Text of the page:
Friday, February 15, 2008


British artist Damien Hirst is the creator of the $12 million stuffed shark and could claim -according to the British press- to be worth 130 million pounds at the age of 42 beating Picasso, Dali and Warhol combined at the same age.

Hirst was born in 1965 in Bristol (UK) and grew up in Leeds. His father was a motor mechanic and his mother an amateur artist. He first went to Art School in Leeds and was later accepted by Goldsmiths College in London whose criteria of acceptance did not include drawing and painting.

He was brought to the attention of collector Charles Saatchi by the exhibit Frieze in the Docklands of London of which he was the curator in 1988. In 1991 Saatchi funded the creation of the Physical Impossibilty of Death in the Mind of Someone Living and Hirst was launched.
In 2005 The Physical Impossibility was bought for 12 million dollars by hedge fund manager Steve Cohen.

Later Hirst created another stuffed shark The Wrath of God , a five-foot shark, that sold before the exhibit he was supposed to be in Mexico for $4 million. Apart from stuffed sharks, Hirst produces 6 categories of art works : 1- his tank pieces (dead and dissected creatures), a pickled sheep is said to have sold for 2.1 million pounds ; 2- his cabinet-series where he displays collection of surgical tools or pill bottles in pharmacy medicine cabinets, The Blood Christ medicine cabinet sold for $3 million ; 3- his spot paintings that consist of 50 or more multicolored circles on a white background, generally produced by assistants under his supervision, in 2007 a 76x60 in. spot painting sold for $1.5 million ; 4- his spin paintings painted from a spinning potter's wheel ; 5- his butterfly paintings in two versions : one is made of collages from thousands of dismembered wings, the other has tropical butterflies mounted on painted canvas with monochrome gloss paint : soccerman David Beckham paid £250,000 for one of them ; 6- the last category is a collection of photorealist paintings depicting violent death and was shown at Gagosian gallery in 2004. Each painting is done by several people, Hirst adding some strokes and his signature.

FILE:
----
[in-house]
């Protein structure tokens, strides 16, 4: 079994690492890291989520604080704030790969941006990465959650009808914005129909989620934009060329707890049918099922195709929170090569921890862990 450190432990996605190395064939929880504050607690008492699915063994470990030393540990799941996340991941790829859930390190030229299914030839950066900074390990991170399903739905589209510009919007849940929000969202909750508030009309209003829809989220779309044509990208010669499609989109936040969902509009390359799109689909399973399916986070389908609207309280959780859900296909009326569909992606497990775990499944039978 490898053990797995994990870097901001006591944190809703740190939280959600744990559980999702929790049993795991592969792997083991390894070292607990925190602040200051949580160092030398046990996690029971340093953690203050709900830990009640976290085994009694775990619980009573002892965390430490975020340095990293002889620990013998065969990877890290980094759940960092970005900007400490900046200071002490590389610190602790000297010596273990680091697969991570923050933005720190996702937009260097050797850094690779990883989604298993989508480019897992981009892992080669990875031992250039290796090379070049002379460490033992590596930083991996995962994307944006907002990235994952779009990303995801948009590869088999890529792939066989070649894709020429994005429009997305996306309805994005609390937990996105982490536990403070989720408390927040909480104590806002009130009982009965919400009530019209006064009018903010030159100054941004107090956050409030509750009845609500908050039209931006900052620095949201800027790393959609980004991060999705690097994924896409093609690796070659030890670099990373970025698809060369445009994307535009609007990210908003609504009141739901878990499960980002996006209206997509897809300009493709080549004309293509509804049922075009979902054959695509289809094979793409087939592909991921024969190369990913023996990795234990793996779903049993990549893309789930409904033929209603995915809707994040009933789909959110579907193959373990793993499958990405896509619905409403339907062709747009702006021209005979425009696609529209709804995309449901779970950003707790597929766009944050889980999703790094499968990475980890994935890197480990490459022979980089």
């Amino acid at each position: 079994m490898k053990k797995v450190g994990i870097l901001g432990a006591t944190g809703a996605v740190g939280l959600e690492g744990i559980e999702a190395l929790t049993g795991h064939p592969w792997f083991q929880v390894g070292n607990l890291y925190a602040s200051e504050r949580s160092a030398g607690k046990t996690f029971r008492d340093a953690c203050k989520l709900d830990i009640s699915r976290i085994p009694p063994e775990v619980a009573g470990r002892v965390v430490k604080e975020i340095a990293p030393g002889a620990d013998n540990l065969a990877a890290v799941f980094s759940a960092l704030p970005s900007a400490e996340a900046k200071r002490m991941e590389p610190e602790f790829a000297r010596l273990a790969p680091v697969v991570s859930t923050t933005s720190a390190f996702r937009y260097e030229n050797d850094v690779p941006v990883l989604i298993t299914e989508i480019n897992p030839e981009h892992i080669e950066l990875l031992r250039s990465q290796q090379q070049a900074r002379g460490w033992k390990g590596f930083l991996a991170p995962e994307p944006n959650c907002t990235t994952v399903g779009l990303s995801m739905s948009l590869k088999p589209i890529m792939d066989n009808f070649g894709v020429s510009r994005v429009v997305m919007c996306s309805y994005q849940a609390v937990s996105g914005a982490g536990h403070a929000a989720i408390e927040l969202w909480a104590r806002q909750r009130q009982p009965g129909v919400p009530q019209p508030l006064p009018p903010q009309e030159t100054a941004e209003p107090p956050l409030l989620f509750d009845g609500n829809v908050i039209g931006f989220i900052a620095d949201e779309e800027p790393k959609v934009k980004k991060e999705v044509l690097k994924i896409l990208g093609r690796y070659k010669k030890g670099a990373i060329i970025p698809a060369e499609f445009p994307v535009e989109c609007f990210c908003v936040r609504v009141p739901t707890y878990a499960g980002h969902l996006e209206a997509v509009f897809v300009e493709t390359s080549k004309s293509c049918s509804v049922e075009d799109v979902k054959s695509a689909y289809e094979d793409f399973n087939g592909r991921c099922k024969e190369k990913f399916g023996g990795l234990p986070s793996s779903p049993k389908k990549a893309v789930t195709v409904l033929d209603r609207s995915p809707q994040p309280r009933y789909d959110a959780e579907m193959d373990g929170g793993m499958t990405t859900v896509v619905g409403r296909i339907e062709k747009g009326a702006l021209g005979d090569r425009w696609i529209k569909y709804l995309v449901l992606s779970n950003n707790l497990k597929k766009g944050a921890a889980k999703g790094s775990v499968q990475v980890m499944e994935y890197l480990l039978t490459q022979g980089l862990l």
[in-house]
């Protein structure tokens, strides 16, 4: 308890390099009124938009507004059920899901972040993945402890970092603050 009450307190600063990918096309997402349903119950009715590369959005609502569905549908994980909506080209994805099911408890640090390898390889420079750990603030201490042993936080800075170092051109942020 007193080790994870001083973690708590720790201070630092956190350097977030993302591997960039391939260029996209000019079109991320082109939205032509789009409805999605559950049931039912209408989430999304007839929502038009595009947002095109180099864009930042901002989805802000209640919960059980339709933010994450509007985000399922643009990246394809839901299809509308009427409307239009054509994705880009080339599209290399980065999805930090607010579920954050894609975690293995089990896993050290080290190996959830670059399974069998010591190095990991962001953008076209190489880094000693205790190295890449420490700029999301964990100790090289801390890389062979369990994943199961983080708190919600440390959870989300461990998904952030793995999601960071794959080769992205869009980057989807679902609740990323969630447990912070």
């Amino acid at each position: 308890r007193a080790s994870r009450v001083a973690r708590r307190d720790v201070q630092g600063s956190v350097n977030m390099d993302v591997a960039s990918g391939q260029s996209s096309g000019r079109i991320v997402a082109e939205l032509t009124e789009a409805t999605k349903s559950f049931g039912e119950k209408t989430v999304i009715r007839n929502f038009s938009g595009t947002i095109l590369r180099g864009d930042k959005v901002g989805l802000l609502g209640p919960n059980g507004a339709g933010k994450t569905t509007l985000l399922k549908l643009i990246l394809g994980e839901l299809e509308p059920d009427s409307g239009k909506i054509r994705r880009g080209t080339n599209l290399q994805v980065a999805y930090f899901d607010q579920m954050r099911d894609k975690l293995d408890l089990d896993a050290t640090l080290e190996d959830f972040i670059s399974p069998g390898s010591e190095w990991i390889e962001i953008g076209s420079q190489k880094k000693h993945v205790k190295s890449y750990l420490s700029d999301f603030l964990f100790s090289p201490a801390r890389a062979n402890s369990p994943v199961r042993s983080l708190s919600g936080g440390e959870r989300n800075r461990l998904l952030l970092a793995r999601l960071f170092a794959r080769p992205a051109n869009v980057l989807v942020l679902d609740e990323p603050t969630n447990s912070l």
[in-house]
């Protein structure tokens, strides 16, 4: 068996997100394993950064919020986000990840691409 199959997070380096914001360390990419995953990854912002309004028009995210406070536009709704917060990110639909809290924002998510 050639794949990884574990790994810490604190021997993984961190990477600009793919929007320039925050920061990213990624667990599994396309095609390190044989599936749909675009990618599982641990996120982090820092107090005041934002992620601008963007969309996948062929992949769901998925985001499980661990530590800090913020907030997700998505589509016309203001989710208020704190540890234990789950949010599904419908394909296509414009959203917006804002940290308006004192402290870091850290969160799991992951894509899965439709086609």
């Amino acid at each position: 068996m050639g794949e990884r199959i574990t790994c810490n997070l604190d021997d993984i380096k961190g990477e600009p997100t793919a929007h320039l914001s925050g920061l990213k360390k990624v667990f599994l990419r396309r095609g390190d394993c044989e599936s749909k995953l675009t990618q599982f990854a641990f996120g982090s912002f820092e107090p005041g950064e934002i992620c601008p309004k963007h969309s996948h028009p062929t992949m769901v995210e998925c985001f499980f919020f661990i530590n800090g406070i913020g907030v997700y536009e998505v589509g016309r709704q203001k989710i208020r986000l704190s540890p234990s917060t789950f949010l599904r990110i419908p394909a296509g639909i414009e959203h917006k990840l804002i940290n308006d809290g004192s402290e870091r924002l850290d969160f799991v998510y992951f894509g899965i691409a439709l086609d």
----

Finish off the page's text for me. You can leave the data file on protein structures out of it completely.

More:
Hirst's London dealer, the White Cube, has sold 400 butterflies and spin paintings aud 600 sport paintings at up to £300,000 each. The butterfly canvas Full of Love sold for £364,000 to London dealer Timothy Taylor. The top of the art of Damien Hirst is a life-size cast of a human skull in platinium encrusted with 8,601 pave-set industrial diamonds with a total weight of 1,100 carats called For The Love of God. IT was offered at £50 million and found a buyer.

No wonder if Hirst is the richest artist alive. You can even buy for only... 60 bucks a T-shirt showing some of his butterflies from the Gagosian gallery. The bargain of the year.

Monday, February 11, 2008


Who are the painters who generated the biggest volume of sales in auction in 2007 ? The top 10 have generated a total volume of sales of $ 1.840 billion, an incredible sum when one thinks that the global art market was 55 billion.

Top of the list is the American Andy Warhol (1928-1987) whose works generated a volume of sales of $ 420 million (1), a considerable progression of 450% over the last 10 years. In May 2007, his Green cars crash (pic at left) went under the hammer for $64 million
at Christie's NYC . The progression of his index is remarkable as indicated the sale of his Liz Taylor's painting by actor Hugh Grant for $21 million which the later paid only 3.25 million in 2001.